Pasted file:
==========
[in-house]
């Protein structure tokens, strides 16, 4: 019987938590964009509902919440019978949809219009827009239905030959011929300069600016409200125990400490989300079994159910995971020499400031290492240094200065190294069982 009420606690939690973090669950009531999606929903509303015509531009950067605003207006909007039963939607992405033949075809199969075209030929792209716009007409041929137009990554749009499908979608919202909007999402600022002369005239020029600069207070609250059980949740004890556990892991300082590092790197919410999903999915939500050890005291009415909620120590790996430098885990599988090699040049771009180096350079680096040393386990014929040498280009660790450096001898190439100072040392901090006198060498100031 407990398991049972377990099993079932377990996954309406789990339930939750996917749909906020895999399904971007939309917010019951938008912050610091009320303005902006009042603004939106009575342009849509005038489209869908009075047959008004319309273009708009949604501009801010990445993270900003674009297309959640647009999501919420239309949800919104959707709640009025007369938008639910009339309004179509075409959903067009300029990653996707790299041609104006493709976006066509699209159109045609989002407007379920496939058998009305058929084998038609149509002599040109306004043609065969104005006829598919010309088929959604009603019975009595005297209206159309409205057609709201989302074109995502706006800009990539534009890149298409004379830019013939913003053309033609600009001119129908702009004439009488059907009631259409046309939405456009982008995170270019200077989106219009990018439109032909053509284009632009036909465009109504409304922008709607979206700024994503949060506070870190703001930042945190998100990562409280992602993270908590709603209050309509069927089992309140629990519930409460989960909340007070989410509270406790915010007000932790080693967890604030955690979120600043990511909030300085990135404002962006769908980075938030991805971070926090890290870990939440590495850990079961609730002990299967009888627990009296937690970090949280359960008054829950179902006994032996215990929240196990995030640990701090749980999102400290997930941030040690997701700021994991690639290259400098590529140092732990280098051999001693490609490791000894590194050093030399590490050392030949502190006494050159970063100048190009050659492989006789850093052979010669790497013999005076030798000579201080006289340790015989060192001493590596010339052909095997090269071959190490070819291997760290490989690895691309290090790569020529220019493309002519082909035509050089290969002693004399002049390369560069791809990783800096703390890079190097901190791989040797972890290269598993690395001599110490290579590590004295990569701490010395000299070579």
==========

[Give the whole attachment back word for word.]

[in-house]
């Protein structure tokens, strides 16, 4: 019987938590964009509902919440019978949809219009827009239905030959011929300069600016409200125990400490989300079994159910995971020499400031290492240094200065190294069982 009420606690939690973090669950009531999606929903509303015509531009950067605003207006909007039963939607992405033949075809199969075209030929792209716009007409041929137009990554749009499908979608919202909007999402600022002369005239020029600069207070609250059980949740004890556990892991300082590092790197919410999903999915939500050890005291009415909620120590790996430098885990599988090699040049771009180096350079680096040393386990014929040498280009660790450096001898190439100072040392901090006198060498100031 407990398991049972377990099993079932377990996954309406789990339930939750996917749909906020895999399904971007939309917010019951938008912050610091009320303005902006009042603004939106009575342009849509005038489209869908009075047959008004319309273009708009949604501009801010990445993270900003674009297309959640647009999501919420239309949800919104959707709640009025007369938008639910009339309004179509075409959903067009300029990653996707790299041609104006493709976006066509699209159109045609989002407007379920496939058998009305058929084998038609149509002599040109306004043609065969104005006829598919010309088929959604009603019975009595005297209206159309409205057609709201989302074109995502706006800009990539534009890149298409004379830019013939913003053309033609600009001119129908702009004439009488059907009631259409046309939405456009982008995170270019200077989106219009990018439109032909053509284009632009036909465009109504409304922008709607979206700024994503949060506070870190703001930042945190998100990562409280992602993270908590709603209050309509069927089992309140629990519930409460989960909340007070989410509270406790915010007000932790080693967890604030955690979120600043990511909030300085990135404002962006769908980075938030991805971070926090890290870990939440590495850990079961609730002990299967009888627990009296937690970090949280359960008054829950179902006994032996215990929240196990995030640990701090749980999102400290997930941030040690997701700021994991690639290259400098590529140092732990280098051999001693490609490791000894590194050093030399590490050392030949502190006494050159970063100048190009050659492989006789850093052979010669790497013999005076030798000579201080006289340790015989060192001493590596010339052909095997090269071959190490070819291997760290490989690895691309290090790569020529220019493309002519082909035509050089290969002693004399002049390369560069791809990783800096703390890079190097901190791989040797972890290269598993690395001599110490290579590590004295990569701490010395000299070579």